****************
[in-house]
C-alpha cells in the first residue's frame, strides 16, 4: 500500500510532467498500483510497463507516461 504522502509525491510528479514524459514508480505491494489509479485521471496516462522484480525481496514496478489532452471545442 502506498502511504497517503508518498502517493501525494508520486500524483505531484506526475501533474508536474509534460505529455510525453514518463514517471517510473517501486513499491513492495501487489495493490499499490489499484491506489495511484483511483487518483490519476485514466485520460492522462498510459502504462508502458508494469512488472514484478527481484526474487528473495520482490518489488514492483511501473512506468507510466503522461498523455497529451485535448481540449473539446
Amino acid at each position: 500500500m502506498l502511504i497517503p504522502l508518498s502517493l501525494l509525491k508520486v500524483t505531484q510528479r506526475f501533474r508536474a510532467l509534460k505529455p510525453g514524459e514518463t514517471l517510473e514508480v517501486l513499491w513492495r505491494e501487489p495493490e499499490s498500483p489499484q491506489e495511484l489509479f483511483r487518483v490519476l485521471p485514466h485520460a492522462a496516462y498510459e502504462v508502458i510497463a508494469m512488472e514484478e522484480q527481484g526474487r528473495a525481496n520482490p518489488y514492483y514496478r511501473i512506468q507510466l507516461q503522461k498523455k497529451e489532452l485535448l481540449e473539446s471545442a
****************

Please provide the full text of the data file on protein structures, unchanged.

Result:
[in-house]
C-alpha cells in the first residue's frame, strides 16, 4: 500500500510532467498500483510497463507516461 504522502509525491510528479514524459514508480505491494489509479485521471496516462522484480525481496514496478489532452471545442 502506498502511504497517503508518498502517493501525494508520486500524483505531484506526475501533474508536474509534460505529455510525453514518463514517471517510473517501486513499491513492495501487489495493490499499490489499484491506489495511484483511483487518483490519476485514466485520460492522462498510459502504462508502458508494469512488472514484478527481484526474487528473495520482490518489488514492483511501473512506468507510466503522461498523455497529451485535448481540449473539446
Amino acid at each position: 500500500m502506498l502511504i497517503p504522502l508518498s502517493l501525494l509525491k508520486v500524483t505531484q510528479r506526475f501533474r508536474a510532467l509534460k505529455p510525453g514524459e514518463t514517471l517510473e514508480v517501486l513499491w513492495r505491494e501487489p495493490e499499490s498500483p489499484q491506489e495511484l489509479f483511483r487518483v490519476l485521471p485514466h485520460a492522462a496516462y498510459e502504462v508502458i510497463a508494469m512488472e514484478e522484480q527481484g526474487r528473495a525481496n520482490p518489488y514492483y514496478r511501473i512506468q507510466l507516461q503522461k498523455k497529451e489532452l485535448l481540449e473539446s471545442a